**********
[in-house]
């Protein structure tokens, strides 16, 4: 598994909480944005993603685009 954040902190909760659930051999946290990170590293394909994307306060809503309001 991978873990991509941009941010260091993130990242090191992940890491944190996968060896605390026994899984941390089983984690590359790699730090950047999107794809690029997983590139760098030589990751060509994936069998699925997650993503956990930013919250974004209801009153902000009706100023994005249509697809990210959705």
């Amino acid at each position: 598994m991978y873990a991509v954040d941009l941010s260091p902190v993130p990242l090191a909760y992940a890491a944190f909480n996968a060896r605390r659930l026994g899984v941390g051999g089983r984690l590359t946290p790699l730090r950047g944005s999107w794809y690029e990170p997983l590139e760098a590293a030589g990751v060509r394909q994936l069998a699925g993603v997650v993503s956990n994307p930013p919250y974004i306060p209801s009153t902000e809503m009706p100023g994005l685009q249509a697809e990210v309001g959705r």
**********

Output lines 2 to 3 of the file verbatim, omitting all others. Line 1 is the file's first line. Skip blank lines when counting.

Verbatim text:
């Protein structure tokens, strides 16, 4: 598994909480944005993603685009 954040902190909760659930051999946290990170590293394909994307306060809503309001 991978873990991509941009941010260091993130990242090191992940890491944190996968060896605390026994899984941390089983984690590359790699730090950047999107794809690029997983590139760098030589990751060509994936069998699925997650993503956990930013919250974004209801009153902000009706100023994005249509697809990210959705």
């Amino acid at each position: 598994m991978y873990a991509v954040d941009l941010s260091p902190v993130p990242l090191a909760y992940a890491a944190f909480n996968a060896r605390r659930l026994g899984v941390g051999g089983r984690l590359t946290p790699l730090r950047g944005s999107w794809y690029e990170p997983l590139e760098a590293a030589g990751v060509r394909q994936l069998a699925g993603v997650v993503s956990n994307p930013p919250y974004i306060p209801s009153t902000e809503m009706p100023g994005l685009q249509a697809e990210v309001g959705r």